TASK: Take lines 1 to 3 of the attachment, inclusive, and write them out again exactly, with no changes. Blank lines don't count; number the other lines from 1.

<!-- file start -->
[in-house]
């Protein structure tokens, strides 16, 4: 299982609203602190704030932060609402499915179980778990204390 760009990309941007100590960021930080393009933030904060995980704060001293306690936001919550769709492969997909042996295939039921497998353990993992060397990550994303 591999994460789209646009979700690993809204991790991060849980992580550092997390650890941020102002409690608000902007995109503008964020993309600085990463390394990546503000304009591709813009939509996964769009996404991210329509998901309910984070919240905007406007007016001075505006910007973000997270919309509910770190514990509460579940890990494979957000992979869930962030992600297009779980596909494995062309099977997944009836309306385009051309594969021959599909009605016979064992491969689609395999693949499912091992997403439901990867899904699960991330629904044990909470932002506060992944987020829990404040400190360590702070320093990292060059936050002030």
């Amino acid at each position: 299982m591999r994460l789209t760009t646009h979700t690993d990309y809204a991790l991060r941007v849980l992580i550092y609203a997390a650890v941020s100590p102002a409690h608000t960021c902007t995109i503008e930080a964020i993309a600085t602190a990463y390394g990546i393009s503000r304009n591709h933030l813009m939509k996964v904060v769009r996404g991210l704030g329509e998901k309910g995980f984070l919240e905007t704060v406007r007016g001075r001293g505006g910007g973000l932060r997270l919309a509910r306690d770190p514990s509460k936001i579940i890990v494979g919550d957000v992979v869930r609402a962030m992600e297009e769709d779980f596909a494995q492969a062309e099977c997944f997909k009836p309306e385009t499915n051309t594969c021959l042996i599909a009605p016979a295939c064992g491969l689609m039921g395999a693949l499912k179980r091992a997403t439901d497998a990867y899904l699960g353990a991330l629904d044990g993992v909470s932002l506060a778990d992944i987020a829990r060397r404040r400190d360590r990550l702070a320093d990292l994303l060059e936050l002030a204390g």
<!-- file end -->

[in-house]
């Protein structure tokens, strides 16, 4: 299982609203602190704030932060609402499915179980778990204390 760009990309941007100590960021930080393009933030904060995980704060001293306690936001919550769709492969997909042996295939039921497998353990993992060397990550994303 591999994460789209646009979700690993809204991790991060849980992580550092997390650890941020102002409690608000902007995109503008964020993309600085990463390394990546503000304009591709813009939509996964769009996404991210329509998901309910984070919240905007406007007016001075505006910007973000997270919309509910770190514990509460579940890990494979957000992979869930962030992600297009779980596909494995062309099977997944009836309306385009051309594969021959599909009605016979064992491969689609395999693949499912091992997403439901990867899904699960991330629904044990909470932002506060992944987020829990404040400190360590702070320093990292060059936050002030």
């Amino acid at each position: 299982m591999r994460l789209t760009t646009h979700t690993d990309y809204a991790l991060r941007v849980l992580i550092y609203a997390a650890v941020s100590p102002a409690h608000t960021c902007t995109i503008e930080a964020i993309a600085t602190a990463y390394g990546i393009s503000r304009n591709h933030l813009m939509k996964v904060v769009r996404g991210l704030g329509e998901k309910g995980f984070l919240e905007t704060v406007r007016g001075r001293g505006g910007g973000l932060r997270l919309a509910r306690d770190p514990s509460k936001i579940i890990v494979g919550d957000v992979v869930r609402a962030m992600e297009e769709d779980f596909a494995q492969a062309e099977c997944f997909k009836p309306e385009t499915n051309t594969c021959l042996i599909a009605p016979a295939c064992g491969l689609m039921g395999a693949l499912k179980r091992a997403t439901d497998a990867y899904l699960g353990a991330l629904d044990g993992v909470s932002l506060a778990d992944i987020a829990r060397r404040r400190d360590r990550l702070a320093d990292l994303l060059e936050l002030a204390g």